As for the app revenue generated by Android, I’m endlessly amazed by the breadth and deepness of stuff I can get for free. I don’t think it’ll last though, at some point devs need to make money, and punters will tire of ads and freemium. Needs strong brands, maybe more than 15min testing period, and certainly for-pay updates.

      • charly

        I just recently bought a tablet and during shopping i was surprised how good the $130 tablet were so i don’t think you even have to choose well to get a good $150 tablet.

        One of the cheap tablet markets is the one targeted at (young) kids. One could claim that those tablets are taking over the Nintendo handheld market.

        Ecosystem is important for those market in which users use apps other than the 20. I can only think of two big ones: Kids and workplace. Workplace is complicated with even room besides the big three (wintel, ios and Android) but kids is a market divided between the Nintendo and Android

        Problem with free stuff is that they stay free. If you looked at the app market in the 90’s at “app-stores” like tucows than the clear message was that for windows most apps categories (as in smalll application) were dominated by freeware and that was less true for a smaller competitor. This is also the reason Apple actively discourages gnu type software.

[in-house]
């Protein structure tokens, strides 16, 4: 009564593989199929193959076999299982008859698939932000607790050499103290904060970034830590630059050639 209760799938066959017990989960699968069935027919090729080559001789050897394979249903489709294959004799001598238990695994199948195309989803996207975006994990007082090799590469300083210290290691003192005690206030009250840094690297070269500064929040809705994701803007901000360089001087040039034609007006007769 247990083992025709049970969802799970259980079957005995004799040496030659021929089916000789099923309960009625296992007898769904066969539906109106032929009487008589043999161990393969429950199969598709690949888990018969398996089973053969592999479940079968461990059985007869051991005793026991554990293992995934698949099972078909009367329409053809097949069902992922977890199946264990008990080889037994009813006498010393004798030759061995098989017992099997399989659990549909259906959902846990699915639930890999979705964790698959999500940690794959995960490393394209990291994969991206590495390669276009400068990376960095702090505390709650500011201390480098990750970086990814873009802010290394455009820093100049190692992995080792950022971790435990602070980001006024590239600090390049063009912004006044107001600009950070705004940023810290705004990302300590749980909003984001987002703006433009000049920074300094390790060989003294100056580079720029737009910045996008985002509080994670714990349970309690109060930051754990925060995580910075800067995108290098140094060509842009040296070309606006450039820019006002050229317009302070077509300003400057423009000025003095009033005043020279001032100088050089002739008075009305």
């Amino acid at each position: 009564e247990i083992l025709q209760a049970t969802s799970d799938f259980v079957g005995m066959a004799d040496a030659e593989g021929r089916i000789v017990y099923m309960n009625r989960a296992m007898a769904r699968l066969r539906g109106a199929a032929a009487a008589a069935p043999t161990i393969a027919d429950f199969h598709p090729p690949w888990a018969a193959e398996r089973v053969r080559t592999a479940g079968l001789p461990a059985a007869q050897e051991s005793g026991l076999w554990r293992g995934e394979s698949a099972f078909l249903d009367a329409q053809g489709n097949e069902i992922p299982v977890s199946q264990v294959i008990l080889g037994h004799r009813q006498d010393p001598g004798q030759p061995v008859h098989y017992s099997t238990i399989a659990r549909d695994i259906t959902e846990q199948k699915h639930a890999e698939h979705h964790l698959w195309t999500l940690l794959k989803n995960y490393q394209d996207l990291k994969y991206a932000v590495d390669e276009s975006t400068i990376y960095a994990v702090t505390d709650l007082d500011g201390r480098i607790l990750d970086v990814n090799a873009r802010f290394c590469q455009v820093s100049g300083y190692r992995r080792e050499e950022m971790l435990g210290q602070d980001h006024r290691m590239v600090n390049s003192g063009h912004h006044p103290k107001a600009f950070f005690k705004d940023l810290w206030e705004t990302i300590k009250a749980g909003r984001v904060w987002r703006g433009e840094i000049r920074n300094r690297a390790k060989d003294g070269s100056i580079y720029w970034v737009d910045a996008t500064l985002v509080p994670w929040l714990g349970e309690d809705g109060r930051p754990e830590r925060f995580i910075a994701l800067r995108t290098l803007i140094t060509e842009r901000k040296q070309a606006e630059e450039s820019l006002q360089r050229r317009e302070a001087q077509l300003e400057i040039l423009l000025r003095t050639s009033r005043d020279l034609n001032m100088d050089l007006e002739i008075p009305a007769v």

• charly

        Cars are very public unlike tablet so luxury and image is a very important distinction. Tablet are much more something to use at home so image is less important.

        Above $150 and all the tablets are good enough. Your assumptions that they aren’t is based on the past. Problem for Apple is that this will be true for tablet that cost $75 next year (or the year after that) and competing with that is hard while the pc makers are opening a whole new front with their $300 winTEL tablets which are arguable more serious devices than ios

        Real tablets have a pen. No ios device has a pen so there are no SERIOUS ios tablets.

        ps. I can also make ludicrous claims. Brand name Android tablets have a much higher market share than 10 or even 30%. Also the archtype of tablets is the lenovo ideatab yoga and it started out on Android

      • pk_de_cville

        OK. Thanks for the discussion.

      • equanimous

        Is charly charbax? I thought there could only be one, but perhaps there are really two of them!

      • mark